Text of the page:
Baptism by fire is often the fastest way to learn, but boy does it get hot! When it comes to knowing what makes modern EFI motors tick, I'm not exactly "with it." Nonetheless, I needed to figure out how to make the '05-08 Ford 4.6L SOHC V-8 in my '68 F-100 get the go juice necessary for good ol' internal combustion.
After a few calls to Ford Racing Performance Parts (FRPP) and Aeromotive, it was apparent that there was light at the end of the tunnel. FRPP was interested in using the fuel system I was soon to compile as a guideline for the customers who purchase one of these three-valve, modular V-8s for their vintage automobiles. Remember, this particular engine is still fairly new and hasn't been used in any non-stock production, late-model vehicles to the best of our knowledge (especially since we just got the first prototype wiring harness from FRPP to control the motor. Stay tuned).After the fuel system experts at Aeromotive mulled over what the engine needed, it was decided that they would make a basic needs kit consisting of their A1000 submersible electric fuel pump, a 13101 fuel pressure regulator, a pre-pump 12304 100-micron fuel filter, a 12301 post-pump 10-micron filter, and all the applicable fittings as well as a special fitting to adapt the Ford fuel rail fitting to a male -8AN fitting. These pieces would be the heart of the fuel system and most other parts would vary from vehicle to vehicle. As for what was required for fuel lines, materials, styles, fittings, and so on, those components will still need to be gathered per application.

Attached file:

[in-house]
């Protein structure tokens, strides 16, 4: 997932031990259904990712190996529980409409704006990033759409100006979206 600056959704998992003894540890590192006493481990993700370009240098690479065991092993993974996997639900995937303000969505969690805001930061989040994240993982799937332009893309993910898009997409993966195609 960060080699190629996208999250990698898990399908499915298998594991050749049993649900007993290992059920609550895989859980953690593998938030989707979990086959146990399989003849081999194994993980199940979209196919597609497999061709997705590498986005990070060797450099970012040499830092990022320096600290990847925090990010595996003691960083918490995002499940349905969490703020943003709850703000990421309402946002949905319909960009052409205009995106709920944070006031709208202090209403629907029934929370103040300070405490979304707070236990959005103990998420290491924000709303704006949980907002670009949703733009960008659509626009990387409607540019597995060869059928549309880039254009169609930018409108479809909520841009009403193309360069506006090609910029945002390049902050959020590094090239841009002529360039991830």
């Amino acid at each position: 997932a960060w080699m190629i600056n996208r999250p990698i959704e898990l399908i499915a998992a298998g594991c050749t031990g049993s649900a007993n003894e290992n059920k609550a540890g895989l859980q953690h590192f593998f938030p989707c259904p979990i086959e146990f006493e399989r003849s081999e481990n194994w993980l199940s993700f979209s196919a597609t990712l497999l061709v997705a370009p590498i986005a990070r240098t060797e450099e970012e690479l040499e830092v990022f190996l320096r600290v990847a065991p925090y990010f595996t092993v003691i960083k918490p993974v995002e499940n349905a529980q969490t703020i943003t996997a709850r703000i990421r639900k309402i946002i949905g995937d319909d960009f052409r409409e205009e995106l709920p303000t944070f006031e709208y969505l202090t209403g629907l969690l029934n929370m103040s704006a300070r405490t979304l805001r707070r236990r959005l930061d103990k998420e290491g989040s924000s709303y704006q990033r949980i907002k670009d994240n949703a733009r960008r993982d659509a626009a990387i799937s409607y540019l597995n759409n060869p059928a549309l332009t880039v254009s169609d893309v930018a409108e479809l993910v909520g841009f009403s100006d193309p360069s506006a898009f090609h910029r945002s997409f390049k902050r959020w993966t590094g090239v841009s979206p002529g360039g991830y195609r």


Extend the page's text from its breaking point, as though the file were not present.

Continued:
The other big variable in an EFI fuel system is the gas tank/pump configuration and whether the pump is mounted inside the tank or outside, presumably on the frame. Both ways can be done depending on your needs and budget, but most people installing a late-model motor in their truck will likely be moving the gas tank from inside the cab to under the rear of the bed. If this is the case, two birds can be killed with one stone by calling Rick's Hot Rod Shop. As luck would have it, Rick's has been working with Aeromotive for many years and has built and sold thousands of tanks set up for EFI using Aeromotive products. They have handcrafted stainless steel tanks for '48-72 Ford and '47-72 Chevy trucks or they can build a custom tank to suit your needs, which is the call I made. I gave Rick's the dimensions I had to fill with a tank since raising the bed floor in my F-100 and gaining lots of extra room. I also told him to prep the tank for an Aeromotive A1000 pump and 100-micron filter, and the tank showed up with all the necessary hard lines to make this happen inside the stunning, fully baffled tank. And remember, stainless is forever.
One of the first things I had to do was remove some chassis rivets and move the rear most
Rick's Hot Rod Shop has dimensions for many trucks on hand, but they can also make a custo